Legged transport is the most versatile form of locomotion available to humans and animals. Walking is a complex motion and the best bipedal robots of today are not able to walk as adeptly as a human. Many different models for walking have been studied by other researchers, ranging from a single rigid body moving in two dimensions, to systems with many links and actuators moving in three dimensions. Previous simulation work, for a similar system, has predicted that legged robots can have the same energy efficiency as a rolling wheel, but this has yet to be demonstrated in an experimental prototype. This experimental research examines the dynamics of a rimless wheel, one of the simplest models for walking.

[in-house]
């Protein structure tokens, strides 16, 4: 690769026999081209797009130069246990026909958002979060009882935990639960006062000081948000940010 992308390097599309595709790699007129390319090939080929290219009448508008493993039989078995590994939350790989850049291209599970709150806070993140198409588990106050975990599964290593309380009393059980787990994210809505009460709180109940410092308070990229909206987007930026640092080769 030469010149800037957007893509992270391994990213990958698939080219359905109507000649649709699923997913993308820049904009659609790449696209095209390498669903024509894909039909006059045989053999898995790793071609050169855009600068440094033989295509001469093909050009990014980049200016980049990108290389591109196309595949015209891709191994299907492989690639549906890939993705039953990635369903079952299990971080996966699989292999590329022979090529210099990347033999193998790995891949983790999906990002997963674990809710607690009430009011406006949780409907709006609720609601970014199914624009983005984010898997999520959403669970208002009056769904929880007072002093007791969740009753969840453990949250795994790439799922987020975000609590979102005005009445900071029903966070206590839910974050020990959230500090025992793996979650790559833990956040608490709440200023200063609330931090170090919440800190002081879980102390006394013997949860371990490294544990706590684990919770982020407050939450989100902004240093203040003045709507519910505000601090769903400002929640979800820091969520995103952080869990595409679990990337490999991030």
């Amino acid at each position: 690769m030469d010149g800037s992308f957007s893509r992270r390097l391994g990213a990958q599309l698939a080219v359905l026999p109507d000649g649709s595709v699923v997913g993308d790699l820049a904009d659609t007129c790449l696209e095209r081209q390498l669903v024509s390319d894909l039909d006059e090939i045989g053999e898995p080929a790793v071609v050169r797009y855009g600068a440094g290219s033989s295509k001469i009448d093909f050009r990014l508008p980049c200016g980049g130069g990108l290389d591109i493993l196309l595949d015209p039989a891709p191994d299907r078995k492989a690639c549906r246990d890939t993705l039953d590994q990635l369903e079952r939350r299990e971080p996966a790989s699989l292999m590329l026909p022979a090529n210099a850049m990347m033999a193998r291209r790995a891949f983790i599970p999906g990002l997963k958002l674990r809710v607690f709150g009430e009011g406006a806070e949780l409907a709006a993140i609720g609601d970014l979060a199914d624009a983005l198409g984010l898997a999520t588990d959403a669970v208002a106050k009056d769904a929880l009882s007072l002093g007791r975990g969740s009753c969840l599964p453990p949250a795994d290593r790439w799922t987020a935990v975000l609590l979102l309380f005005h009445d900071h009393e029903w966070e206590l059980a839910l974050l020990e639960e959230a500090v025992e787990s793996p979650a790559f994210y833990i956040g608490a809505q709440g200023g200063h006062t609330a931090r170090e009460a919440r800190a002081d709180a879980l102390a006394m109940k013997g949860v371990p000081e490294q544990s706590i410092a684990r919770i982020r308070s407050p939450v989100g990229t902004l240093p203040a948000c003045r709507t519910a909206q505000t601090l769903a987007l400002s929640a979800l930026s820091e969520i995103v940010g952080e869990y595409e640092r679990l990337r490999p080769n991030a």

Passive dynamic rimless wheels are shown to naturally walk down ramps but there are still areas of their motion which have not yet been examined. With an addition of a small power source, this research shows that it is possible for a simple rimless wheel to walk across level ground. This Powered Simple Rimless Wheel (PSRW) was shown to be capable of stable bounded ``periodic'' motions. In addition, this PSRW's Cost of Transport (COT) ranged from 0.82 to 1.11 for a single step. The results of this study also lay the groundwork for studying the effects of increasing this system's efficiency by reducing energy loss at collisions.
Library of Congress Subject Headings
Robots--Motion; Robots--Control; Robots--Energy consumption; Wheels--Dynamics
Mechanical Engineering (MS)
Department, Program, or Center
Mechanical Engineering (KGCOE)
Mario W. Gomes
Dhami, Samket Kumarpal, "Performance of a Powered Simple Rimless-Wheel across Level Ground" (2016). Thesis. Rochester Institute of Technology. Accessed from
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